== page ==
Cuba and Ecuador are very different countries, but they share a common history and are politically linked by principles of the progressive Bolivarian Alliance (ALBA) bloc. They are also engaged in quite distinct processes of political economic reform. In brief, Cuba is cautiously expanding its commercialisation while Ecuador is expanding its public sector. But there is more to it than that.
What then might an educated observer make of the state of economic reform in these countries? Impressions can be influential but also misleading. The western mind, in particular, is accustomed to forming opinions very rapidly, either from broad preconceptions or from anecdotal evidence. For example, economic liberal critics (e.g. Frank 2014) characterise the ‘command economy’ of Cuba as having failed, and suggest a necessary reversion to market principles. This misses the logic of the ‘updating’ process, spoken of by Cuban economists and planners (Rodríguez 2015). Similarly, a number of leftists assert that Correa’s project represents a modernising of capitalism, extractivist and elitist, pointing to the failure to expropriate monopolies (e.g. Petras 2012). They miss real social and economic advances.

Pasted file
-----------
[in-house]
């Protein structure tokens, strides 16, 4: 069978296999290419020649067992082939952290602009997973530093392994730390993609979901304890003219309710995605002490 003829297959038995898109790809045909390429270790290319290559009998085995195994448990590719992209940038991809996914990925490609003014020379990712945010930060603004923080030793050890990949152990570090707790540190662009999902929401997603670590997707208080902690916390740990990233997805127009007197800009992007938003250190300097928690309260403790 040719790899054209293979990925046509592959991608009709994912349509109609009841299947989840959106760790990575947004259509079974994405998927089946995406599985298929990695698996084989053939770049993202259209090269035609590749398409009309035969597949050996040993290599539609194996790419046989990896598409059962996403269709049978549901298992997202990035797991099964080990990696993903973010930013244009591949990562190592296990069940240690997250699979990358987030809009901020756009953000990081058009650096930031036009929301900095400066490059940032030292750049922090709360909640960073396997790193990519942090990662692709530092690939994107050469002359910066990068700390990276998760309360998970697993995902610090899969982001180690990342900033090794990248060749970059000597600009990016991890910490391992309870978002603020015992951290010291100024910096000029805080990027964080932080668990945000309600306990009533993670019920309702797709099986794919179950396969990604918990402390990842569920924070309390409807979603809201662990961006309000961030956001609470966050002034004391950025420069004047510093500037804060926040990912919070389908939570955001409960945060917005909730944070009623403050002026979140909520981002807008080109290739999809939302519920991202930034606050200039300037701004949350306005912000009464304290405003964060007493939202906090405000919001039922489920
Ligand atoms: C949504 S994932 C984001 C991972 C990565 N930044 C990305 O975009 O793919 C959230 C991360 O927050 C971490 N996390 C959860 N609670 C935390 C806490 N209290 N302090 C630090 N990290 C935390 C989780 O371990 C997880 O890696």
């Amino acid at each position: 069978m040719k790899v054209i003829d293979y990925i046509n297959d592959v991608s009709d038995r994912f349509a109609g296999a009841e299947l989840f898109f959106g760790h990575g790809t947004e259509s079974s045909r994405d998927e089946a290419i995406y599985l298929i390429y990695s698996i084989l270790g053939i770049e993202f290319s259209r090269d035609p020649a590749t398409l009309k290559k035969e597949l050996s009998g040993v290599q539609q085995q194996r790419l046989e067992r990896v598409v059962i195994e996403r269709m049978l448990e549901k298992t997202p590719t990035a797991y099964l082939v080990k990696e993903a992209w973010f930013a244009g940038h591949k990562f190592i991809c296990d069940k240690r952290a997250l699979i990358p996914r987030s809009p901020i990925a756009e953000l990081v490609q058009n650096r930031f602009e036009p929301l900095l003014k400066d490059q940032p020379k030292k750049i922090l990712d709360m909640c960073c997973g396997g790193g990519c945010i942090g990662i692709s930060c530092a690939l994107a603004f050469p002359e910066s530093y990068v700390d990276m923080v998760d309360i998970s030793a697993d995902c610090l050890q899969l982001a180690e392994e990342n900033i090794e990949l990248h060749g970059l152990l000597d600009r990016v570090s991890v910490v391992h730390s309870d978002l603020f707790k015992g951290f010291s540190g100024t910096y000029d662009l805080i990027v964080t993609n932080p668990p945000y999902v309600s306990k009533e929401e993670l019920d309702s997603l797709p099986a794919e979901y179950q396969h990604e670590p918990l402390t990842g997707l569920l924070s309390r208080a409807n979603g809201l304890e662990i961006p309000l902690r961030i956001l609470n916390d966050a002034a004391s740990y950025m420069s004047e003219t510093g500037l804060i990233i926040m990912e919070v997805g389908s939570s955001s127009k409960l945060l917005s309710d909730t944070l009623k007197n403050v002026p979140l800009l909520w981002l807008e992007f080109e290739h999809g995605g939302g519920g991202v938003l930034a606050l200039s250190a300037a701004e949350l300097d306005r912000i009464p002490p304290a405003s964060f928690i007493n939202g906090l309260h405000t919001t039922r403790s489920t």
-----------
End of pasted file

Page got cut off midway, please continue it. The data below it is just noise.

This article makes a comparative study of economic reform in Cuba and Ecuador, drawing on those above-mentioned considerations. After setting the context of the shared and distinct histories of both countries, it characterises the reform processes, arguing that they can only be properly understood as deeply historically contingent. Some examples are given of misconceptions that arise, either from overly theoretical preconceptions or from over-emphasis on particular critical features found in popular debate. These misconceptions reinforce, I suggest, the need for more careful historical examination.
Journal of Australian Political Economy, 76